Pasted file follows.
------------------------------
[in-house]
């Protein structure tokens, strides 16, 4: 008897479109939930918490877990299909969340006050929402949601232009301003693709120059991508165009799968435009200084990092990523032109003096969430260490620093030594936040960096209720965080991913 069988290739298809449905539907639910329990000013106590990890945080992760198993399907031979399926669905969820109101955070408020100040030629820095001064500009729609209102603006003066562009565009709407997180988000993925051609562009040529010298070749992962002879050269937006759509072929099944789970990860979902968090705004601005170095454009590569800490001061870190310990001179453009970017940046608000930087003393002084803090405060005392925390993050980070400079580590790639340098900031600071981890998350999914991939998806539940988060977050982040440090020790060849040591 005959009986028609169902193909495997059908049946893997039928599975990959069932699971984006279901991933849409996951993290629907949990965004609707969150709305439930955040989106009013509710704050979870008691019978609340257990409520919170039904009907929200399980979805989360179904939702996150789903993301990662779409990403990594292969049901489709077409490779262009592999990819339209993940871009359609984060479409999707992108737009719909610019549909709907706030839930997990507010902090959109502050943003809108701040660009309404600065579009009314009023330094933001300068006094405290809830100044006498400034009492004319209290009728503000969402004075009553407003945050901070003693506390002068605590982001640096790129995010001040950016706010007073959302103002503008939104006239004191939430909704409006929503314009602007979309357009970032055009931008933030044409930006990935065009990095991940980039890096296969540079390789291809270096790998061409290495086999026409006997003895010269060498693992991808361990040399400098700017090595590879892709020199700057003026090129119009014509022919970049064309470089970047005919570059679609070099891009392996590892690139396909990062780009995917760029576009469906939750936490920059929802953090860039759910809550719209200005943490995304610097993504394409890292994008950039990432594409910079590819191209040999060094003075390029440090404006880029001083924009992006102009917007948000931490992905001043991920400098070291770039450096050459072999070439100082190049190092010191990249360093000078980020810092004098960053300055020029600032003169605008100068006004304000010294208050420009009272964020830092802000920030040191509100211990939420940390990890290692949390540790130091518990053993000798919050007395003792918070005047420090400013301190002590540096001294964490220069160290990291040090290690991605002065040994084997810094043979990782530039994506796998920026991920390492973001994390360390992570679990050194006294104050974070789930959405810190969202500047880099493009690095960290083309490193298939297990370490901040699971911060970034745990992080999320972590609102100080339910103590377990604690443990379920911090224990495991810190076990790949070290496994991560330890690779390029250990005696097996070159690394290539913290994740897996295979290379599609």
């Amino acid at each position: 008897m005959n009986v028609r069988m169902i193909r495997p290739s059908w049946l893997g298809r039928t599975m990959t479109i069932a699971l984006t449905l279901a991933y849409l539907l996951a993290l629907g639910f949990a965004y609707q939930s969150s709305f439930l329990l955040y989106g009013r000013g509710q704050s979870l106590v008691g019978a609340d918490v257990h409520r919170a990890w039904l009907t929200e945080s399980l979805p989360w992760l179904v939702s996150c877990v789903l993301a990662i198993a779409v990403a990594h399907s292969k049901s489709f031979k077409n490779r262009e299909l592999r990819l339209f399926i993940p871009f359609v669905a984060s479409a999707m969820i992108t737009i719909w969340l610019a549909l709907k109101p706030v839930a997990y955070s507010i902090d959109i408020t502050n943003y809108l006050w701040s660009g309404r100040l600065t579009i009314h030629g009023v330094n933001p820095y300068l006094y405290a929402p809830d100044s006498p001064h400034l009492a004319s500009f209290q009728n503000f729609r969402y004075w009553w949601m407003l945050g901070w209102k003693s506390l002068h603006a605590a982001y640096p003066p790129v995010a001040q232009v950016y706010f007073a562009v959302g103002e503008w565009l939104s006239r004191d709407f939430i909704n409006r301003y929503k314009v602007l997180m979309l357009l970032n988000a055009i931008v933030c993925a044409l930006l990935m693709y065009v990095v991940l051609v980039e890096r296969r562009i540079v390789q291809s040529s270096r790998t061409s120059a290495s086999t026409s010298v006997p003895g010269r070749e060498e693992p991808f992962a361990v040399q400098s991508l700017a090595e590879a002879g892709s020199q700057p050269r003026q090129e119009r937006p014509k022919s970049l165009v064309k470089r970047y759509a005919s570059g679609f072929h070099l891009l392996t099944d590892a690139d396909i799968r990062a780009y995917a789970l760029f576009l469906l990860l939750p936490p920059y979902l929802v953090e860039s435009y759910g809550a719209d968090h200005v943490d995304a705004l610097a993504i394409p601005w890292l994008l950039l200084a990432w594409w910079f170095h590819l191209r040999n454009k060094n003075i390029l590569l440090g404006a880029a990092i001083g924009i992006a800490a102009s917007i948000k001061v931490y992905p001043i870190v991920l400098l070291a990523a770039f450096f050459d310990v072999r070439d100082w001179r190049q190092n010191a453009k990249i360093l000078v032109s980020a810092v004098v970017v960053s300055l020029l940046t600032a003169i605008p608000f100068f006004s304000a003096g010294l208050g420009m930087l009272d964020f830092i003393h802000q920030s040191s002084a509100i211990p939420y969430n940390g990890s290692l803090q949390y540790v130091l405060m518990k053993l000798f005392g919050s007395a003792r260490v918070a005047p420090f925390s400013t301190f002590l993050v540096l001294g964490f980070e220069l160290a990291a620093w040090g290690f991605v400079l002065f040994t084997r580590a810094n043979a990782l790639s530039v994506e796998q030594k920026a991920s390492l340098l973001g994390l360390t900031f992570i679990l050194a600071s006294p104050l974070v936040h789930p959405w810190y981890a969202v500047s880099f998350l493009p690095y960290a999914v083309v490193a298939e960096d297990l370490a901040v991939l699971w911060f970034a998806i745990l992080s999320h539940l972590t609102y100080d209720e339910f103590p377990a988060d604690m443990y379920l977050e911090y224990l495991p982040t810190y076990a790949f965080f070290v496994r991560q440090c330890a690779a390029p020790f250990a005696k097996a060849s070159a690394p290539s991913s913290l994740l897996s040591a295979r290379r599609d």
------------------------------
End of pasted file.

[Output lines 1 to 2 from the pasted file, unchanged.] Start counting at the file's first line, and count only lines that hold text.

[in-house]
């Protein structure tokens, strides 16, 4: 008897479109939930918490877990299909969340006050929402949601232009301003693709120059991508165009799968435009200084990092990523032109003096969430260490620093030594936040960096209720965080991913 069988290739298809449905539907639910329990000013106590990890945080992760198993399907031979399926669905969820109101955070408020100040030629820095001064500009729609209102603006003066562009565009709407997180988000993925051609562009040529010298070749992962002879050269937006759509072929099944789970990860979902968090705004601005170095454009590569800490001061870190310990001179453009970017940046608000930087003393002084803090405060005392925390993050980070400079580590790639340098900031600071981890998350999914991939998806539940988060977050982040440090020790060849040591 005959009986028609169902193909495997059908049946893997039928599975990959069932699971984006279901991933849409996951993290629907949990965004609707969150709305439930955040989106009013509710704050979870008691019978609340257990409520919170039904009907929200399980979805989360179904939702996150789903993301990662779409990403990594292969049901489709077409490779262009592999990819339209993940871009359609984060479409999707992108737009719909610019549909709907706030839930997990507010902090959109502050943003809108701040660009309404600065579009009314009023330094933001300068006094405290809830100044006498400034009492004319209290009728503000969402004075009553407003945050901070003693506390002068605590982001640096790129995010001040950016706010007073959302103002503008939104006239004191939430909704409006929503314009602007979309357009970032055009931008933030044409930006990935065009990095991940980039890096296969540079390789291809270096790998061409290495086999026409006997003895010269060498693992991808361990040399400098700017090595590879892709020199700057003026090129119009014509022919970049064309470089970047005919570059679609070099891009392996590892690139396909990062780009995917760029576009469906939750936490920059929802953090860039759910809550719209200005943490995304610097993504394409890292994008950039990432594409910079590819191209040999060094003075390029440090404006880029001083924009992006102009917007948000931490992905001043991920400098070291770039450096050459072999070439100082190049190092010191990249360093000078980020810092004098960053300055020029600032003169605008100068006004304000010294208050420009009272964020830092802000920030040191509100211990939420940390990890290692949390540790130091518990053993000798919050007395003792918070005047420090400013301190002590540096001294964490220069160290990291040090290690991605002065040994084997810094043979990782530039994506796998920026991920390492973001994390360390992570679990050194006294104050974070789930959405810190969202500047880099493009690095960290083309490193298939297990370490901040699971911060970034745990992080999320972590609102100080339910103590377990604690443990379920911090224990495991810190076990790949070290496994991560330890690779390029250990005696097996070159690394290539913290994740897996295979290379599609």